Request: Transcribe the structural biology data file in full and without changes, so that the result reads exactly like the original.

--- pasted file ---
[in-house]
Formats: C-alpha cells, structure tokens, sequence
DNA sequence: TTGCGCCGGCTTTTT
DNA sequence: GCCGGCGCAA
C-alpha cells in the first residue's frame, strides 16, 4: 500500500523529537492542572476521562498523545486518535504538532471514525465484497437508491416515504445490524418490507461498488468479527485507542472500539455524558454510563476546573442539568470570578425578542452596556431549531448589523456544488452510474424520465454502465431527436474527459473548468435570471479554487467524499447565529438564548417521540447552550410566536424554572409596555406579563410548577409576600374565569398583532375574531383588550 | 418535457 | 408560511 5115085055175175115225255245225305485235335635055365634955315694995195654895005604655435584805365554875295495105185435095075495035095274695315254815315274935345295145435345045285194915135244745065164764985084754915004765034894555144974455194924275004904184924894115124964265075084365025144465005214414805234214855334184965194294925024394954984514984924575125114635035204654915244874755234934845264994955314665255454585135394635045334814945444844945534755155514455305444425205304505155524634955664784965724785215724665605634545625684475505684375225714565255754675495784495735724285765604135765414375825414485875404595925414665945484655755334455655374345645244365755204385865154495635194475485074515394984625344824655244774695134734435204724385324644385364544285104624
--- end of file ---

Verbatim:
[in-house]
Formats: C-alpha cells, structure tokens, sequence
DNA sequence: TTGCGCCGGCTTTTT
DNA sequence: GCCGGCGCAA
C-alpha cells in the first residue's frame, strides 16, 4: 500500500523529537492542572476521562498523545486518535504538532471514525465484497437508491416515504445490524418490507461498488468479527485507542472500539455524558454510563476546573442539568470570578425578542452596556431549531448589523456544488452510474424520465454502465431527436474527459473548468435570471479554487467524499447565529438564548417521540447552550410566536424554572409596555406579563410548577409576600374565569398583532375574531383588550 | 418535457 | 408560511 5115085055175175115225255245225305485235335635055365634955315694995195654895005604655435584805365554875295495105185435095075495035095274695315254815315274935345295145435345045285194915135244745065164764985084754915004765034894555144974455194924275004904184924894115124964265075084365025144465005214414805234214855334184965194294925024394954984514984924575125114635035204654915244874755234934845264994955314665255454585135394635045334814945444844945534755155514455305444425205304505155524634955664784965724785215724665605634545625684475505684375225714565255754675495784495735724285765604135765414375825414485875404595925414665945484655755334455655374345645244365755204385865154495635194475485074515394984625344824655244774695134734435204724385324644385364544285104624